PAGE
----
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May 26

2017

Akka Typed: Timers

This blog post is showcasing how nice it is to work with scheduled messages in Akka Typed. The ActorSystem still has a Scheduler and there is a schedule method in the ActorContext to send a message after a delay. However, none of those are particularly good when an actor needs to schedule messages to itself, which is rather common. There are problems like:

  • It can be difficult to strictly cancel a scheduled message because it might already be enqueued in the mailbox.
  • It’s easy to accidentally double the rate of periodic messages when the actor is restarted.

The FSM in classic akka-actor has nice timers and there is a similar API in Akka Typed.

The following example demonstrates how to use such timers. The Buncher actor buffers a burst of incoming messages and delivers them as a batch after a timeout or when the number of batched messages exceeds a maximum size.

object Buncher {
  trait Msg
  final case class Batch(messages: Vector[Msg])

  private case object TimerKey
  private case object Timeout extends Msg

  def behavior(target: ActorRef[Batch], after: FiniteDuration, maxSize: Int): Behavior[Msg] =
    Actor.withTimers(timers => idle(timers, target, after, maxSize))

  private def idle(timers: TimerScheduler[Msg], target: ActorRef[Batch],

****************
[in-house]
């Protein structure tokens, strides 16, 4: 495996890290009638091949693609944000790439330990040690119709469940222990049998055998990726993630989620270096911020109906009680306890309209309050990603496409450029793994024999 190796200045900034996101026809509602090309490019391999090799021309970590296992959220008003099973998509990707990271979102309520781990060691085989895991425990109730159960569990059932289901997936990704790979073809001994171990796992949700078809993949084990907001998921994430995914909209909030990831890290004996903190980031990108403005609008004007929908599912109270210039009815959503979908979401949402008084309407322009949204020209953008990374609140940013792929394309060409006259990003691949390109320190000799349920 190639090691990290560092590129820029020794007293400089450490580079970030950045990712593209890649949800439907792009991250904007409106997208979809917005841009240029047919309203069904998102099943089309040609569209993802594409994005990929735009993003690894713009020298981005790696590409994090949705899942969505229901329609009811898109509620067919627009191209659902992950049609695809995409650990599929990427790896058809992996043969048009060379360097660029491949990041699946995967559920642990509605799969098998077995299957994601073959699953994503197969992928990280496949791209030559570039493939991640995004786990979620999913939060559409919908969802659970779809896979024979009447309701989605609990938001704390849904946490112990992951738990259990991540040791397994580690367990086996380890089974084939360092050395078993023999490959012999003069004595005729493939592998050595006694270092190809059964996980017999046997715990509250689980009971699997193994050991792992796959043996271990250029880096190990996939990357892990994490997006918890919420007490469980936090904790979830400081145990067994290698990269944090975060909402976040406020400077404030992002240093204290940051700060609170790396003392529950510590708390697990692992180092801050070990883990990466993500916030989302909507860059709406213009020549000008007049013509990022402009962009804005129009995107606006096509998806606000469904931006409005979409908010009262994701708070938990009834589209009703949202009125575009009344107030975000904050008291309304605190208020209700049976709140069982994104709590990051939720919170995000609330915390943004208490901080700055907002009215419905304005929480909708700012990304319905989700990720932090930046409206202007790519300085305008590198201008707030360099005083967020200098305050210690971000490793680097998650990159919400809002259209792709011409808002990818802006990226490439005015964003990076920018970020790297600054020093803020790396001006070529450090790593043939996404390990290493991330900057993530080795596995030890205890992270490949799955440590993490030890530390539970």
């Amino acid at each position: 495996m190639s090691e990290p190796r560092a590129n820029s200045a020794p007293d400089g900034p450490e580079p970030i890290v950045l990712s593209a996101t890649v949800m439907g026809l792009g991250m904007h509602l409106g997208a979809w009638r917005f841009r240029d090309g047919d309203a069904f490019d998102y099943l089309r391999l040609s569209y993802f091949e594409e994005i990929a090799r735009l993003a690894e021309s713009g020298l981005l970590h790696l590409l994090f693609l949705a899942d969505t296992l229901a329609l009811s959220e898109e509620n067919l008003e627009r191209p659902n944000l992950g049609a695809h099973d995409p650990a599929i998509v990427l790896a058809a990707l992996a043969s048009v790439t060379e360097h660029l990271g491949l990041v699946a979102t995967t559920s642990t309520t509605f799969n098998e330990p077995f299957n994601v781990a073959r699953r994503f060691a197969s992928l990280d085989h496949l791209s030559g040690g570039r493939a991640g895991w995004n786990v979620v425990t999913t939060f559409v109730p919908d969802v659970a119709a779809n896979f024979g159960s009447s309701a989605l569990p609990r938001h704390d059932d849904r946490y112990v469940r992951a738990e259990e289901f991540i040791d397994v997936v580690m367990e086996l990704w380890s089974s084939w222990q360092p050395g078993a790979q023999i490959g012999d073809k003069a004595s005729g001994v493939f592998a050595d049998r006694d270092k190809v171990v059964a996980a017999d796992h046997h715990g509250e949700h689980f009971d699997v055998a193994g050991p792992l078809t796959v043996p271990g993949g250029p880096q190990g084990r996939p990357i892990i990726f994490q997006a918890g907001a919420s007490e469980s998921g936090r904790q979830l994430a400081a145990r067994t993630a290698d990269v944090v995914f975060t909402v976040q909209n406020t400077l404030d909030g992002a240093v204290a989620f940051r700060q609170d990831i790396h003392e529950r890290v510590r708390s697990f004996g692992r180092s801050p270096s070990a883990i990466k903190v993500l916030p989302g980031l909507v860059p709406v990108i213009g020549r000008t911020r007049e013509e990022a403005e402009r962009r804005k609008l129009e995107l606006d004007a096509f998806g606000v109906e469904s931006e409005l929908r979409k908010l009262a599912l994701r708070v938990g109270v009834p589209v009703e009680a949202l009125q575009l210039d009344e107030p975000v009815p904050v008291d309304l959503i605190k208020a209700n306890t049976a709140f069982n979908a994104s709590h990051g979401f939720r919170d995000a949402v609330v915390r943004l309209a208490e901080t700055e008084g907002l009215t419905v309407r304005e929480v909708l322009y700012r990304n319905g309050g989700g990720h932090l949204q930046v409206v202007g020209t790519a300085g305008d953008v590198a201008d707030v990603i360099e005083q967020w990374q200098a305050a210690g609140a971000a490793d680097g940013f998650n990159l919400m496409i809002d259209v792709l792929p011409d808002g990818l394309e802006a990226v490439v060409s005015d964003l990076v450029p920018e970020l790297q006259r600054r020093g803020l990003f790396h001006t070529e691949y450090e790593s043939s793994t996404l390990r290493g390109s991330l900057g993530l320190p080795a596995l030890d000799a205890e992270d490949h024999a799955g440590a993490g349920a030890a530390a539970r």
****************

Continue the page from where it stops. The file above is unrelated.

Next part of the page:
after: FiniteDuration, maxSize: Int): Behavior[Msg] = {
    Actor.immutable[Msg] { (ctx, msg) =>
      timers.startSingleTimer(TimerKey, Timeout, after)
      active(Vector(msg), timers, target, after, maxSize)
    }
  }

  private def active(buffer: Vector[Msg], timers: TimerScheduler[Msg],
    target: ActorRef[Batch], after: FiniteDuration, maxSize: Int): Behavior[Msg] = {
    Actor.immutable[Msg] { (ctx, msg) =>
      msg match {
        case Timeout =>
          target ! Batch(buffer)
          idle(timers, target, after, maxSize)
        case msg =>
          val newBuffer = buffer :+ msg
          if (newBuffer.size == maxSize) {
            timers.cancel(TimerKey)
            target ! Batch(newBuffer)
            idle(timers, target, after, maxSize)
          } else
            active(newBuffer, timers, target, after, maxSize)
      }
    }
  }
}

(Same example in Java)

There are a few things worth noting here:

  • To get access to the timers you start with Actor.withTimers that will pass a TimerScheduler instance to the function. This can be used with any type of Behavior, such as immutable or mutable.
  • Each timer has a key and if a new timer with same key is started the previous is cancelled and it’s guaranteed that a message from the previous timer is not received, even though it might already be enqueued in the mailbox when the new timer is started.
  • Both periodic and single message timers are supported.
  • The TimerScheduler is mutable in itself, because it performs and manages the side effects of registering the scheduled tasks.
  • The TimerScheduler is bound to the lifecycle of the actor that owns it and it’s cancelled automatically when the actor is stopped.
  • Actor.withTimers can also be used inside Actor.supervise and it will automatically cancel the started timers correctly when the actor is restarted, so that the new incarnation will not receive scheduled messages from previous incarnation.

This is the last post in the Introducing Akka Typed series. I hope you see the potential of Akka Typed. Next step will be to integrate Akka Typed with other parts of Akka, such as Cluster, Persistence, and Streams.

The full source code of these examples, including corresponding Java examples, are available in patriknw/akka-typed-blog.